Longest recorded underwater dive by a polar bear
It is possible that the ability to hold its breath for so long may indicate the initial development of a significant adaptation for living and hunting in its marine environment, as increased diving ability cannot evolve rapidly enough to compensate for the increasing difficulty of hunting seals during the rapidly declining availability of sea ice during the open-water period resulting from climate warming.
Wabusk of the Omushkegouk: Cree-Polar Bear (Ursus maritimus) Interactions in Northern Ontario
In order to understand wabusk (polar bear, Ursus maritimus) behaviours and interactions with people in the Hudson Bay lowlands of northern Ontario we conducted this collaborative study of Cree
Estimating the Energetic Contribution of Polar Bear (Ursus maritimus) Summer Diets to the Total Energy Budget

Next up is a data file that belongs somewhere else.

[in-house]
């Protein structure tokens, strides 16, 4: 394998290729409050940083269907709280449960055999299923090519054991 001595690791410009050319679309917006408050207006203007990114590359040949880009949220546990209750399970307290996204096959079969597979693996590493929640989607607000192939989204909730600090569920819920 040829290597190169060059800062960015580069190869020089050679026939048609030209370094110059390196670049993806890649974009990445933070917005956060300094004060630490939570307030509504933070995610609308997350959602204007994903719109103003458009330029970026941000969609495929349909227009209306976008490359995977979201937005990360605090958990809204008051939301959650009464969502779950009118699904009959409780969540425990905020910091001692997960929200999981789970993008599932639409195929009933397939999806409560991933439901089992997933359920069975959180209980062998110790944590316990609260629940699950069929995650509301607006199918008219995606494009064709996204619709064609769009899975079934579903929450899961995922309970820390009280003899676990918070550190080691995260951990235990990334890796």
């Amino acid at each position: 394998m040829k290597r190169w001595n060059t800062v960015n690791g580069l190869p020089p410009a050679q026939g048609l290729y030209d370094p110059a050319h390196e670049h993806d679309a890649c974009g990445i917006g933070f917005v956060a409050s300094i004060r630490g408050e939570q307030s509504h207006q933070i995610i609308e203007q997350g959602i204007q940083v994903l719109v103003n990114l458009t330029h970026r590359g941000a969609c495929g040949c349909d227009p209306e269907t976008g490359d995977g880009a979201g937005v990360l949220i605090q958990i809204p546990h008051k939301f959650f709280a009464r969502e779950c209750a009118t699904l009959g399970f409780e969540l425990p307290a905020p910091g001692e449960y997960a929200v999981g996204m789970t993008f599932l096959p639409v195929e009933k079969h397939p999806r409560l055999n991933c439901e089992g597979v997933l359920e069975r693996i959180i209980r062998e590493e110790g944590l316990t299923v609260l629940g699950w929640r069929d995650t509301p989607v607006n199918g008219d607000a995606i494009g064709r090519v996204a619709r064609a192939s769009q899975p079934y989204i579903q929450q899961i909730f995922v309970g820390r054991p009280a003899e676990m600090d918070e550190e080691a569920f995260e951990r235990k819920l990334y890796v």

Abstract Polar bears (Ursus maritimus) are faced with potential drastic changes to their ice habitat in the near future. Climate models predict that the ice-covered period during which bears use the
Longer ice-free seasons increase the risk of nest depredation by polar bears for colonial breeding birds in the Canadian Arctic
Examination of polar bears’ use of an ancillary prey resource, eggs of colonial nesting birds, in relation to diminishing sea ice coverage in a low latitude region of the Canadian Arctic shows how changes in abiotic conditions caused by climate change have altered predator–prey dynamics and are leading to cascading ecological impacts in Arctic ecosystems.
Observations of intraspecific killing, cannibalism, and aggressive behavior among polar bears (Ursus maritimus) in the eastern Barents Sea and the Kara Sea
Surprisingly, cases of intraspecific killing were observed even in years when sea-ice conditions in the previous spring were relatively good, and in one case, the killing of a cub of the year in the spring by a large, fat male could hardly be explained by nutritional demands.